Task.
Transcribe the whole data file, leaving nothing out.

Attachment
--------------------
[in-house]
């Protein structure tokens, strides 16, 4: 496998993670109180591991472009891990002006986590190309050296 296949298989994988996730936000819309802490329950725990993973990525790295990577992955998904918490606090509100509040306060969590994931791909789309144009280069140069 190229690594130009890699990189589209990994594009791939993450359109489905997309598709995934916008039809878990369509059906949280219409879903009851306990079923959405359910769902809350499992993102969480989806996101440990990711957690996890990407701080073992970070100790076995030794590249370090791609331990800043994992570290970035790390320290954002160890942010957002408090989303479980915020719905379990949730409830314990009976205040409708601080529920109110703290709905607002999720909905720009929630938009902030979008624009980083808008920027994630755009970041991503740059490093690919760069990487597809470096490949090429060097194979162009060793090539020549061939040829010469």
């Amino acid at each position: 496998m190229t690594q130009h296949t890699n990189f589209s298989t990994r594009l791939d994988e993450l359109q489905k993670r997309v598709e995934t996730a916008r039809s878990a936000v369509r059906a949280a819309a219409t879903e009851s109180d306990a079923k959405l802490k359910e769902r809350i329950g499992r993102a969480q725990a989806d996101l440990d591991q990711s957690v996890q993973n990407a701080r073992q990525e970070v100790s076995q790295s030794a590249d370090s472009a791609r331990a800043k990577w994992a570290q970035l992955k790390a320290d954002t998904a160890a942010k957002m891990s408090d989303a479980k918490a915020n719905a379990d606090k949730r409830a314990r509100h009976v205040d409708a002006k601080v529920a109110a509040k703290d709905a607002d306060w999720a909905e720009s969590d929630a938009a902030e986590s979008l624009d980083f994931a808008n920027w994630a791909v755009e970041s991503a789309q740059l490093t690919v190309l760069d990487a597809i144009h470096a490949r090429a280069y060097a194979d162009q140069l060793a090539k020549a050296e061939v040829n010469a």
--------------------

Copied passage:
[in-house]
């Protein structure tokens, strides 16, 4: 496998993670109180591991472009891990002006986590190309050296 296949298989994988996730936000819309802490329950725990993973990525790295990577992955998904918490606090509100509040306060969590994931791909789309144009280069140069 190229690594130009890699990189589209990994594009791939993450359109489905997309598709995934916008039809878990369509059906949280219409879903009851306990079923959405359910769902809350499992993102969480989806996101440990990711957690996890990407701080073992970070100790076995030794590249370090791609331990800043994992570290970035790390320290954002160890942010957002408090989303479980915020719905379990949730409830314990009976205040409708601080529920109110703290709905607002999720909905720009929630938009902030979008624009980083808008920027994630755009970041991503740059490093690919760069990487597809470096490949090429060097194979162009060793090539020549061939040829010469």
């Amino acid at each position: 496998m190229t690594q130009h296949t890699n990189f589209s298989t990994r594009l791939d994988e993450l359109q489905k993670r997309v598709e995934t996730a916008r039809s878990a936000v369509r059906a949280a819309a219409t879903e009851s109180d306990a079923k959405l802490k359910e769902r809350i329950g499992r993102a969480q725990a989806d996101l440990d591991q990711s957690v996890q993973n990407a701080r073992q990525e970070v100790s076995q790295s030794a590249d370090s472009a791609r331990a800043k990577w994992a570290q970035l992955k790390a320290d954002t998904a160890a942010k957002m891990s408090d989303a479980k918490a915020n719905a379990d606090k949730r409830a314990r509100h009976v205040d409708a002006k601080v529920a109110a509040k703290d709905a607002d306060w999720a909905e720009s969590d929630a938009a902030e986590s979008l624009d980083f994931a808008n920027w994630a791909v755009e970041s991503a789309q740059l490093t690919v190309l760069d990487a597809i144009h470096a490949r090429a280069y060097a194979d162009q140069l060793a090539k020549a050296e061939v040829n010469a």